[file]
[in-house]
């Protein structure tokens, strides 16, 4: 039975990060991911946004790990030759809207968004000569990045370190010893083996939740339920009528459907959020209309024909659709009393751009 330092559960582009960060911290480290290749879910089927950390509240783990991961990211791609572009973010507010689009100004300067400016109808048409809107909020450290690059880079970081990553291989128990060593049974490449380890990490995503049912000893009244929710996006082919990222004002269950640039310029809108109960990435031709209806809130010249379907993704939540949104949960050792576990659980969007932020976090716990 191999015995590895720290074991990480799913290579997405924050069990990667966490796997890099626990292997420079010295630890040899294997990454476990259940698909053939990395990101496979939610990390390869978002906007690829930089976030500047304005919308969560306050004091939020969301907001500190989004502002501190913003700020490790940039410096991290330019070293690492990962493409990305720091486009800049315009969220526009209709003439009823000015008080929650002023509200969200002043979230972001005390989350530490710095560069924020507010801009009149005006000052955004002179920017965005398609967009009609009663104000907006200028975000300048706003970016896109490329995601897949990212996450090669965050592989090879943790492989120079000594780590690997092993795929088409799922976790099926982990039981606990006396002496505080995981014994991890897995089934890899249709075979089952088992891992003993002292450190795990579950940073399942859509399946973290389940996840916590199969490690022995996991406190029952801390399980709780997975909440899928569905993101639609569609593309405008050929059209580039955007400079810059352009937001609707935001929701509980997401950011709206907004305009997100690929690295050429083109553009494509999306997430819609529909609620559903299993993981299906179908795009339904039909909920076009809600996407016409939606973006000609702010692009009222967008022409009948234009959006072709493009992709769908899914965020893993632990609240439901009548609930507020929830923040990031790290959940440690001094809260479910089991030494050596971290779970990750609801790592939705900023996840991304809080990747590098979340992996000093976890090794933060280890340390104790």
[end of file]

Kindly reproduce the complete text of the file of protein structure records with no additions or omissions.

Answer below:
[in-house]
């Protein structure tokens, strides 16, 4: 039975990060991911946004790990030759809207968004000569990045370190010893083996939740339920009528459907959020209309024909659709009393751009 330092559960582009960060911290480290290749879910089927950390509240783990991961990211791609572009973010507010689009100004300067400016109808048409809107909020450290690059880079970081990553291989128990060593049974490449380890990490995503049912000893009244929710996006082919990222004002269950640039310029809108109960990435031709209806809130010249379907993704939540949104949960050792576990659980969007932020976090716990 191999015995590895720290074991990480799913290579997405924050069990990667966490796997890099626990292997420079010295630890040899294997990454476990259940698909053939990395990101496979939610990390390869978002906007690829930089976030500047304005919308969560306050004091939020969301907001500190989004502002501190913003700020490790940039410096991290330019070293690492990962493409990305720091486009800049315009969220526009209709003439009823000015008080929650002023509200969200002043979230972001005390989350530490710095560069924020507010801009009149005006000052955004002179920017965005398609967009009609009663104000907006200028975000300048706003970016896109490329995601897949990212996450090669965050592989090879943790492989120079000594780590690997092993795929088409799922976790099926982990039981606990006396002496505080995981014994991890897995089934890899249709075979089952088992891992003993002292450190795990579950940073399942859509399946973290389940996840916590199969490690022995996991406190029952801390399980709780997975909440899928569905993101639609569609593309405008050929059209580039955007400079810059352009937001609707935001929701509980997401950011709206907004305009997100690929690295050429083109553009494509999306997430819609529909609620559903299993993981299906179908795009339904039909909920076009809600996407016409939606973006000609702010692009009222967008022409009948234009959006072709493009992709769908899914965020893993632990609240439901009548609930507020929830923040990031790290959940440690001094809260479910089991030494050596971290779970990750609801790592939705900023996840991304809080990747590098979340992996000093976890090794933060280890340390104790």